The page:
Waters serving this City. Thames Water, &c.27

Waters serving this City. Thames Water, &c.

the River of Uxbridge, to the said North side of London. And that by a Geometrical Instrument, he propounded this Invention in Writing to the Lord Burghley: Whom he told in his Paper, that he moved this, not by Skill of Art or Learning, which he did not profess; but only by an assured and infallibly grounded Consideration, taken by the Difference of the Heighth of the said Uxbridge River at the Place or Head appointed, and the River of Thames right below the same toward Lalam. Which was, he said, to be compared to the Difference between the upper End of Holborn; which was a Point of the New Water, and Thames right against it below the Strand. Which Thing rightly noted, did shew the easy Possibility, and sufficient Current to that Place with discreet Leading. For that the Country lay well for that Purpose: Yet very dark, and seeming hard to all, that took not with them the Consideration aforesaid. "So, added he, it hath pleased God to bestow this Blessing, and to appoint me an Instrument in a Time best pleasing unto his Will: Shewing, that in all Ages, neither Power, Wisdom, Learning or Strength, can perform an Act, until the appointed Time, and the Instrument to effect it."

This Project the said Lord Burghley was so pleased with, that he, in Russel's Paper, drew with his own Hand the River and the Town adjacent, describing the River Istleworth, and another River, how they fell into Uxbridge River, and how that run by S. Giles.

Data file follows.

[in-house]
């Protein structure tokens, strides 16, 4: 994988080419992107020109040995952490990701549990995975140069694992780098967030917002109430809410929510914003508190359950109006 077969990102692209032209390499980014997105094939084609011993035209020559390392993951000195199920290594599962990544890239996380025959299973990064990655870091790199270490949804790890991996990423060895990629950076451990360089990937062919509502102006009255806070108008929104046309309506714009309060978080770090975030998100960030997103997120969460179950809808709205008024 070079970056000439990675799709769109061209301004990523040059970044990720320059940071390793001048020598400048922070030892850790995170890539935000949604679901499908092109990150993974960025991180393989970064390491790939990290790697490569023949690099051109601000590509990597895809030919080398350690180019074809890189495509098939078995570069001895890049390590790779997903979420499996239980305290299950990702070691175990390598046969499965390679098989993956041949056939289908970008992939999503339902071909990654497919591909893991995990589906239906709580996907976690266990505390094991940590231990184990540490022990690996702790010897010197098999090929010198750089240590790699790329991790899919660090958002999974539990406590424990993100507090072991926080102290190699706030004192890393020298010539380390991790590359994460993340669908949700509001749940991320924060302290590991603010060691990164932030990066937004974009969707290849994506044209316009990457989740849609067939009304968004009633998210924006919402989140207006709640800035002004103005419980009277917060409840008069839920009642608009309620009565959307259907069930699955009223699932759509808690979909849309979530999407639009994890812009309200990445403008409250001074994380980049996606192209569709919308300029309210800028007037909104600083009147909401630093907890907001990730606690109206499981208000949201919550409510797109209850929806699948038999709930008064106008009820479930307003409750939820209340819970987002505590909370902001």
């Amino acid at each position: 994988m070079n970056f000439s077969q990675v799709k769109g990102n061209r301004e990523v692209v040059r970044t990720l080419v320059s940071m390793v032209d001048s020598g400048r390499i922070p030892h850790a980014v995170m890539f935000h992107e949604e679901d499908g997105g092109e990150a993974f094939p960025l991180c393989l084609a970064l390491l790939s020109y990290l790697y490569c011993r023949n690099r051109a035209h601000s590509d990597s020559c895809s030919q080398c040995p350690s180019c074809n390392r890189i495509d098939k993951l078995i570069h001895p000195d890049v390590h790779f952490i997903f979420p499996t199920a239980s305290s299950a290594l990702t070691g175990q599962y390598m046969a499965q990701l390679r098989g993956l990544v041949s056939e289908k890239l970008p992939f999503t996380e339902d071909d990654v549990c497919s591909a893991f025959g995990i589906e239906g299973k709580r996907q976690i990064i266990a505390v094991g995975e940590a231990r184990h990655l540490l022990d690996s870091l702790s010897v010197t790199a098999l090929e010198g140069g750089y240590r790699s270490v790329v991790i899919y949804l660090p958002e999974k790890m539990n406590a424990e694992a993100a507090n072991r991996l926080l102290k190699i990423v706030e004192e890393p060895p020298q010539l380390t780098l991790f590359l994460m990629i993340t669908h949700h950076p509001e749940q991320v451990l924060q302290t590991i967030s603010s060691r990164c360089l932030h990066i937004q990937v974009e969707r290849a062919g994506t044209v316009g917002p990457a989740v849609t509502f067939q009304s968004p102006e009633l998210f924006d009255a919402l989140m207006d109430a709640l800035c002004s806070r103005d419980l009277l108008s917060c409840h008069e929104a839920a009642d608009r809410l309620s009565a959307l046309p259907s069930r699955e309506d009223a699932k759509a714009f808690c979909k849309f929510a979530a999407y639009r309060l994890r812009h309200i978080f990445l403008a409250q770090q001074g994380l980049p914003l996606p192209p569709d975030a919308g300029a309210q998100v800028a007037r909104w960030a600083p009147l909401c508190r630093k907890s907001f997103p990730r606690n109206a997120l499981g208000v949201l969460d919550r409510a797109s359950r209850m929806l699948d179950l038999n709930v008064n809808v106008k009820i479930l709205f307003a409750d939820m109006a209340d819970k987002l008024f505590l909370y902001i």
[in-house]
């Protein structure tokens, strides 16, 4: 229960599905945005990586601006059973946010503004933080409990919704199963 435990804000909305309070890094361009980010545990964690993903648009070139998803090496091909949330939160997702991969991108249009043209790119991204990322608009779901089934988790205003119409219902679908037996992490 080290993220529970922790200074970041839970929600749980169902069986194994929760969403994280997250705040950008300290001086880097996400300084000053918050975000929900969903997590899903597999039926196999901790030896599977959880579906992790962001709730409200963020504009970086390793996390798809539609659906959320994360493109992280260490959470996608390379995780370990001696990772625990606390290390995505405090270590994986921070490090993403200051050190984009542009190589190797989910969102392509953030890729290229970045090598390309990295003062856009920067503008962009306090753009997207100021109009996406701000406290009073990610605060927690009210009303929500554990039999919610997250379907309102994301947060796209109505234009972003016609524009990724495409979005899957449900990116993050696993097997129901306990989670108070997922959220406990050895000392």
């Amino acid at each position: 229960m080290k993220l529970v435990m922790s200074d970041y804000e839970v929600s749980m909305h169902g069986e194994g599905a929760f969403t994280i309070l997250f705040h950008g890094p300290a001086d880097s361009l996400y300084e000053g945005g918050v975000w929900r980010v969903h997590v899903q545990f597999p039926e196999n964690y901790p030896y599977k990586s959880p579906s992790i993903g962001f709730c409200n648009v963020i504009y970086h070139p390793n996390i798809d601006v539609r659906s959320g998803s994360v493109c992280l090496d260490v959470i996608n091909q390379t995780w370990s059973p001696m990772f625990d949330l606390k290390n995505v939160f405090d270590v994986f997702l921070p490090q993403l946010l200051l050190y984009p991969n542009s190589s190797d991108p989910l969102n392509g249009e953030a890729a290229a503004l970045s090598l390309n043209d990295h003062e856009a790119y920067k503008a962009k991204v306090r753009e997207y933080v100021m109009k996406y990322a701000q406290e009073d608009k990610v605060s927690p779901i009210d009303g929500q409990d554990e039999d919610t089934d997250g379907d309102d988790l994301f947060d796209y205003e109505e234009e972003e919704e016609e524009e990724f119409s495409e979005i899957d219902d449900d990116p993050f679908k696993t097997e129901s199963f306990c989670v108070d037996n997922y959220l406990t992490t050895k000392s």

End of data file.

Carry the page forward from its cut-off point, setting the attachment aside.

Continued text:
Let me add moreover in this place the mention of an Italian, named Frederick Genebelli; that propounded an Invention to the abovesaid Lord, for Water-works for London, Anno 1591. Which should benefit the City two ways. First, to cleanse the filthy Ditches in and about the City; such as Houndsditch, Fleetditch, &c. and to bring, in the room of this Filth, Plenty of wholesome clear Water, for the Use of the Inhabitants. And Seondly, To be an Expedient for the spedier and more effectual quenching of Houses on fire. Whereby Twenty five or Thirty Persons should do more than Three Hundred otherwise. And this the said Italian prayed the Lord Burghley to make known to the Queen on his behalf.

An Italian propounds an useful Invention of Water for the City.

At present, the Supply of London with good Thames Water is like to be very much enlarged by the great Improvement of the Water-works of Peter Morice, before mentioned; who being an High Dutchman, in the 23d of Q. Elizabith, first gave Assurance of his Skill in raising the Thames Water so high as should supply the upper Parts of London. For the Maior and Aldermen came down to observe the Experiment; and they saw him throw the Water over S. Magnus Steeple. Before which Time, no such Thing was known in England, as this raising of Water. Whereupon the City let Morice a Lease for Five Hundred Years, of the Use of the Thames Water, and the Place where his Mills stood, and of one of the Arches of London Bridge; paying Ten Shillings into the Chamber of London, as an Acknowledgment. Two Years after, the City let him another Lease; wherein they granted him the same Term of Five Hundred Years, and another, that is, the Second Arch of the Bridge; seeing him so well perform what he undertook in the first, as that Lease specified.

The present Supply of the City with the Thames Water.

Pet. Morice.

Charles Hopton.